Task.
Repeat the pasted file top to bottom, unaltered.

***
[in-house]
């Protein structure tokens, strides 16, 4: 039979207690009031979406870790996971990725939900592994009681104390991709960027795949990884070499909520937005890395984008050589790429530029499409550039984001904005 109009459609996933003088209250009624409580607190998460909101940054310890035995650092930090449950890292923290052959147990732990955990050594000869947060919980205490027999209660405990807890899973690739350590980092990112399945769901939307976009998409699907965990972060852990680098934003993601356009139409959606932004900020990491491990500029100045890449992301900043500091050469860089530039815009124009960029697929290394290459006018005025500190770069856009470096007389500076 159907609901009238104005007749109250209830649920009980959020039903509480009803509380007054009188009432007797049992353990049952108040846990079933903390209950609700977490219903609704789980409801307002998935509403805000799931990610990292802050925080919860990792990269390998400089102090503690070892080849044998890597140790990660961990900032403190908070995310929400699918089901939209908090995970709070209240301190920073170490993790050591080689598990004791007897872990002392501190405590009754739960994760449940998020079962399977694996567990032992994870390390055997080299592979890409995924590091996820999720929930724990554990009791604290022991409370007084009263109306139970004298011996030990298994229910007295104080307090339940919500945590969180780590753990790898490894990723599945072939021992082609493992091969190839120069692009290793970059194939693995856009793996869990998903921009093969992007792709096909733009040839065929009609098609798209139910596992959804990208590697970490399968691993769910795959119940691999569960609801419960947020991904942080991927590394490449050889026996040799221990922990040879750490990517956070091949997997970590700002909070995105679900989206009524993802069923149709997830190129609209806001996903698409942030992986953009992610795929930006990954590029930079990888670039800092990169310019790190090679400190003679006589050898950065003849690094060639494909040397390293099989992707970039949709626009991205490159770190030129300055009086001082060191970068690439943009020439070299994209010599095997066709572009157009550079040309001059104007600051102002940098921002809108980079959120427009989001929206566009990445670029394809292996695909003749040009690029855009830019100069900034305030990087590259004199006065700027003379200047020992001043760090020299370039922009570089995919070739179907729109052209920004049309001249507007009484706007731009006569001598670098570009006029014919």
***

[in-house]
């Protein structure tokens, strides 16, 4: 039979207690009031979406870790996971990725939900592994009681104390991709960027795949990884070499909520937005890395984008050589790429530029499409550039984001904005 109009459609996933003088209250009624409580607190998460909101940054310890035995650092930090449950890292923290052959147990732990955990050594000869947060919980205490027999209660405990807890899973690739350590980092990112399945769901939307976009998409699907965990972060852990680098934003993601356009139409959606932004900020990491491990500029100045890449992301900043500091050469860089530039815009124009960029697929290394290459006018005025500190770069856009470096007389500076 159907609901009238104005007749109250209830649920009980959020039903509480009803509380007054009188009432007797049992353990049952108040846990079933903390209950609700977490219903609704789980409801307002998935509403805000799931990610990292802050925080919860990792990269390998400089102090503690070892080849044998890597140790990660961990900032403190908070995310929400699918089901939209908090995970709070209240301190920073170490993790050591080689598990004791007897872990002392501190405590009754739960994760449940998020079962399977694996567990032992994870390390055997080299592979890409995924590091996820999720929930724990554990009791604290022991409370007084009263109306139970004298011996030990298994229910007295104080307090339940919500945590969180780590753990790898490894990723599945072939021992082609493992091969190839120069692009290793970059194939693995856009793996869990998903921009093969992007792709096909733009040839065929009609098609798209139910596992959804990208590697970490399968691993769910795959119940691999569960609801419960947020991904942080991927590394490449050889026996040799221990922990040879750490990517956070091949997997970590700002909070995105679900989206009524993802069923149709997830190129609209806001996903698409942030992986953009992610795929930006990954590029930079990888670039800092990169310019790190090679400190003679006589050898950065003849690094060639494909040397390293099989992707970039949709626009991205490159770190030129300055009086001082060191970068690439943009020439070299994209010599095997066709572009157009550079040309001059104007600051102002940098921002809108980079959120427009989001929206566009990445670029394809292996695909003749040009690029855009830019100069900034305030990087590259004199006065700027003379200047020992001043760090020299370039922009570089995919070739179907729109052209920004049309001249507007009484706007731009006569001598670098570009006029014919």